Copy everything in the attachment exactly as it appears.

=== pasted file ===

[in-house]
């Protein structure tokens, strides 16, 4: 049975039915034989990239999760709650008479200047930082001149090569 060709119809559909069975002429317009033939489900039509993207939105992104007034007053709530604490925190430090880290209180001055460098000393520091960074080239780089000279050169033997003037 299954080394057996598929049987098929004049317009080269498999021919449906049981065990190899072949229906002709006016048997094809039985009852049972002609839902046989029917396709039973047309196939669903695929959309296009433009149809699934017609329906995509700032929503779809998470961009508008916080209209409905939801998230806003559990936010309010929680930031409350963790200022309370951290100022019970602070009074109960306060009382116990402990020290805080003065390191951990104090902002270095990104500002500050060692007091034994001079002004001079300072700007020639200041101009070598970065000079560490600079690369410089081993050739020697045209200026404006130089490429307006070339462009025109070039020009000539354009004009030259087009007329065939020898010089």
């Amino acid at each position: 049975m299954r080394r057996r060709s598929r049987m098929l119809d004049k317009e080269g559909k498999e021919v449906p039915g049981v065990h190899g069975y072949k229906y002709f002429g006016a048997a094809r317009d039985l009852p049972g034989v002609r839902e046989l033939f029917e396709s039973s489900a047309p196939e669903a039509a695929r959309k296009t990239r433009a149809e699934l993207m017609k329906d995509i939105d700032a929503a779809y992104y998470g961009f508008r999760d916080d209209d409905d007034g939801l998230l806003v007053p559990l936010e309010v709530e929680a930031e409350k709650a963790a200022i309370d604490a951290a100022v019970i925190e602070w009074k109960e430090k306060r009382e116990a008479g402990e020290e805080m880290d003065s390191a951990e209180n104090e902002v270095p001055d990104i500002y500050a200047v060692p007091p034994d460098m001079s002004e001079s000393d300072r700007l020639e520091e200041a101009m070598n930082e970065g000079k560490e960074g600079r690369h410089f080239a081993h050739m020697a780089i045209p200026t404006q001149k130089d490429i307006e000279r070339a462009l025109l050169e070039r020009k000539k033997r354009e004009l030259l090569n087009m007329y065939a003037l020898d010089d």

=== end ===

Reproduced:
[in-house]
């Protein structure tokens, strides 16, 4: 049975039915034989990239999760709650008479200047930082001149090569 060709119809559909069975002429317009033939489900039509993207939105992104007034007053709530604490925190430090880290209180001055460098000393520091960074080239780089000279050169033997003037 299954080394057996598929049987098929004049317009080269498999021919449906049981065990190899072949229906002709006016048997094809039985009852049972002609839902046989029917396709039973047309196939669903695929959309296009433009149809699934017609329906995509700032929503779809998470961009508008916080209209409905939801998230806003559990936010309010929680930031409350963790200022309370951290100022019970602070009074109960306060009382116990402990020290805080003065390191951990104090902002270095990104500002500050060692007091034994001079002004001079300072700007020639200041101009070598970065000079560490600079690369410089081993050739020697045209200026404006130089490429307006070339462009025109070039020009000539354009004009030259087009007329065939020898010089």
């Amino acid at each position: 049975m299954r080394r057996r060709s598929r049987m098929l119809d004049k317009e080269g559909k498999e021919v449906p039915g049981v065990h190899g069975y072949k229906y002709f002429g006016a048997a094809r317009d039985l009852p049972g034989v002609r839902e046989l033939f029917e396709s039973s489900a047309p196939e669903a039509a695929r959309k296009t990239r433009a149809e699934l993207m017609k329906d995509i939105d700032a929503a779809y992104y998470g961009f508008r999760d916080d209209d409905d007034g939801l998230l806003v007053p559990l936010e309010v709530e929680a930031e409350k709650a963790a200022i309370d604490a951290a100022v019970i925190e602070w009074k109960e430090k306060r009382e116990a008479g402990e020290e805080m880290d003065s390191a951990e209180n104090e902002v270095p001055d990104i500002y500050a200047v060692p007091p034994d460098m001079s002004e001079s000393d300072r700007l020639e520091e200041a101009m070598n930082e970065g000079k560490e960074g600079r690369h410089f080239a081993h050739m020697a780089i045209p200026t404006q001149k130089d490429i307006e000279r070339a462009l025109l050169e070039r020009k000539k033997r354009e004009l030259l090569n087009m007329y065939a003037l020898d010089d």